"They tied my hands," Tanay complained after his testimony, parts of which seemed designed to bolster the opposition's case. After a brief Psych 101 lecture, he launched into a description of an "egoestonic homicide," which neatly answered the question, "How can a law-abiding person kill someone they love?" By the time Tanay finished his diagrams on a display board, it was clear how the stresses in a marital relationship can lead to a sudden explosion of rage.
But Tanay saw something else in the Sheppard murder -- a sexual sadist, a "monster" who tortured a helpless, pregnant woman for his own twisted pleasure. Dever tried to move him off that in cross-exam, but Tanay stood firm. "How many times do I have to say this? This was not a domestic homicide. No normal human being would do this."
Barton Epstein, a bloodstain expert, took the stand to explain why the killer would have been covered in blood (the savage beating sprayed blood all over the bedroom) and, after being cut in the struggle, left a large splotch of his own blood on a closet door. Dr. Sam had virtually no blood on him that morning, but Dever dismissed that easily in cross-exam by pointing out that he could have changed clothes.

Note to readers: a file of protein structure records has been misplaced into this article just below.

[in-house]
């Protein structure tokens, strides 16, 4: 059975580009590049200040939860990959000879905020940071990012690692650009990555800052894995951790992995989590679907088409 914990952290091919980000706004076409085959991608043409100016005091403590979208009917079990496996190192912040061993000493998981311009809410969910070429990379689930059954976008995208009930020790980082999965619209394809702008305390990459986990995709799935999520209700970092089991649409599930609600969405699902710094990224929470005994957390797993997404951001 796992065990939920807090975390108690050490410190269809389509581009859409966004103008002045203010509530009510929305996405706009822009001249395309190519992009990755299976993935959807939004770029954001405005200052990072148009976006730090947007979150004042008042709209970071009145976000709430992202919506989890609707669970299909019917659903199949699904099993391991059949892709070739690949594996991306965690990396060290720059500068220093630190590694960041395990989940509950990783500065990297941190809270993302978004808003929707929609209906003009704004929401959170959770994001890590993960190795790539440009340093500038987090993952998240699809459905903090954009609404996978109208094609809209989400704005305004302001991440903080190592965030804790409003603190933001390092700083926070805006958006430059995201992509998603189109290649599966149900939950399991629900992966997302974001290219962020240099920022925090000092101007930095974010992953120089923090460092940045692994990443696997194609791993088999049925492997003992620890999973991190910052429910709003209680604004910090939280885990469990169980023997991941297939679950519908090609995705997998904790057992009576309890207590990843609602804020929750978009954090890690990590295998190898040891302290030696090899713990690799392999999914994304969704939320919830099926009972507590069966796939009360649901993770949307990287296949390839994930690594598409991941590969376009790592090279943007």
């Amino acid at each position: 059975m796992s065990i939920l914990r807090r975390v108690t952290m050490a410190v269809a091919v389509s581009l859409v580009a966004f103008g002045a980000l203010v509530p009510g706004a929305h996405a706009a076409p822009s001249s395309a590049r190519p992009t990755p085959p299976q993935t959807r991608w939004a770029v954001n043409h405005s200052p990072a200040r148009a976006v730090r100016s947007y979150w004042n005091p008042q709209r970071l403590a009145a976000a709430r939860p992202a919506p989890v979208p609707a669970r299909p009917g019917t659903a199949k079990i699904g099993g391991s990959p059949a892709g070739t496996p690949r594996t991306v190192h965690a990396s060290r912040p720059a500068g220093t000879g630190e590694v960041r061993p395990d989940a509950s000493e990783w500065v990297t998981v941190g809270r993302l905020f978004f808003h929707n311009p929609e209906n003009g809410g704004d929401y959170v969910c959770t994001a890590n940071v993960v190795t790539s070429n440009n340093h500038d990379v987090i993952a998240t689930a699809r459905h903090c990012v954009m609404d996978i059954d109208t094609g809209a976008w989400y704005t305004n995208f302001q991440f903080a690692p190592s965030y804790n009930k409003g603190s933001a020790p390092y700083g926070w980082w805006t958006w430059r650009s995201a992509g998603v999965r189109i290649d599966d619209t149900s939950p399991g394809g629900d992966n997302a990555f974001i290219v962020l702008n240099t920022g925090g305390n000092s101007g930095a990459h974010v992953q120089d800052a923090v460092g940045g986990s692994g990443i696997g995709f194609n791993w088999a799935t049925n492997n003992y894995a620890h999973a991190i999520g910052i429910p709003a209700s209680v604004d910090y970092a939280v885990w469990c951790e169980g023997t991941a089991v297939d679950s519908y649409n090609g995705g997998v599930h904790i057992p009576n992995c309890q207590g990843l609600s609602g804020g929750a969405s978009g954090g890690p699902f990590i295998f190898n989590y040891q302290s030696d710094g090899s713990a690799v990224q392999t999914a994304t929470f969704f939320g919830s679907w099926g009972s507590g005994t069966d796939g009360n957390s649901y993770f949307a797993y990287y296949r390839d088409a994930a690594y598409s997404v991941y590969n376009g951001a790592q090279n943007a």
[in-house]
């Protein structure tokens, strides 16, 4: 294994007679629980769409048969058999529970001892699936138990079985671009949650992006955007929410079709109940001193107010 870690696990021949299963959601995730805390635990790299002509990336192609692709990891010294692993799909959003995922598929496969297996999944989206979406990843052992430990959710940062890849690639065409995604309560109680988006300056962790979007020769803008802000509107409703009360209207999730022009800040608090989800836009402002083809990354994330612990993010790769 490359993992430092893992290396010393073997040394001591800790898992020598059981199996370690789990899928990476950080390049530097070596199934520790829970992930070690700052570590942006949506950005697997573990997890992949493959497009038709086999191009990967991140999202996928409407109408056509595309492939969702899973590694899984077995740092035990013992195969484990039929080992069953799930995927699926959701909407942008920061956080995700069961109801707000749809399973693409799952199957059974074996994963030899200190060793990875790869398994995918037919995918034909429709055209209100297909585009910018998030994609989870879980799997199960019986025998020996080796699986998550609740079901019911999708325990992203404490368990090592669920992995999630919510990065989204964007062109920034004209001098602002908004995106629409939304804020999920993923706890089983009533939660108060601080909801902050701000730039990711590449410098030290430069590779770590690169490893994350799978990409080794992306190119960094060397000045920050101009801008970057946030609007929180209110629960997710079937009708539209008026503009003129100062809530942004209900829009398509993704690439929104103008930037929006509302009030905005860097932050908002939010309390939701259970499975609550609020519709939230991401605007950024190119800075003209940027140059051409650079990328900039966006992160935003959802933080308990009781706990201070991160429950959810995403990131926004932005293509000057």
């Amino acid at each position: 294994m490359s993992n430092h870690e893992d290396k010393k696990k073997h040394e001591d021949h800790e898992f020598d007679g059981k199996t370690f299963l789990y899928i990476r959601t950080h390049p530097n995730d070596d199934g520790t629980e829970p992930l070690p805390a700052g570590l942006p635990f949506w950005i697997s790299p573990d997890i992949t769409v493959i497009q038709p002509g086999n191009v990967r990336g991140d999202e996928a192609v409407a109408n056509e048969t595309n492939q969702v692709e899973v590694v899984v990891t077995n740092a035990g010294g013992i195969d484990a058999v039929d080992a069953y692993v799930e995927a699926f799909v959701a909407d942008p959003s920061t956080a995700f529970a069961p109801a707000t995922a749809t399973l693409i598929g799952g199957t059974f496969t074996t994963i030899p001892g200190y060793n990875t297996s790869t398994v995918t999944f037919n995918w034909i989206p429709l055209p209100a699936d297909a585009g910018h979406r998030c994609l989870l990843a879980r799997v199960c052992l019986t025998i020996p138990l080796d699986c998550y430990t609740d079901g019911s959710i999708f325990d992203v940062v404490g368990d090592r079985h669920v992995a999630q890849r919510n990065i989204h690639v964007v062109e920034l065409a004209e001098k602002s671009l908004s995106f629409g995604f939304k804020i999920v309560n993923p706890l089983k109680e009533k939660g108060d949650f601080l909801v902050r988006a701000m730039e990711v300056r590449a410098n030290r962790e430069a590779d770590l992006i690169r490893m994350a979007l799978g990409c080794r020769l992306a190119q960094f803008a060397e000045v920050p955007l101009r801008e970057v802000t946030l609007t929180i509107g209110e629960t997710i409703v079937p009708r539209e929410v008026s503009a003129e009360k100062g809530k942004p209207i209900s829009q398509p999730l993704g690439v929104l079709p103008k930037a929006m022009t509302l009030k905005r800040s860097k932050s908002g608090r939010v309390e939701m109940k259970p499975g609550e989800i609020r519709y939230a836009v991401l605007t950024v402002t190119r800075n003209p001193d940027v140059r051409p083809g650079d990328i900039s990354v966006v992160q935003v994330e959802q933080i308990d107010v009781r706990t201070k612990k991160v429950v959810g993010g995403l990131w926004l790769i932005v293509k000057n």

The stain on the closet door seemed problematic, until Dever pulled out his ace card -- blood typing. DNA testing didn't exist in 1954, but blood typing tests did and were done by Paul Kirk, the criminalist hired by the Sheppard family to investigate the case. Kirk found the closet door stains to be type O.
And Eberling was type A.
This was clearly news to Epstein, who shot Gilbert a hard look when Dever pointed out the discrepancy. Throughout a long cross-exam, Dever returned again and again to the typing problem. "You can dress it up all you want with DNA," he said, "but isn't it true that an O can't be an A?"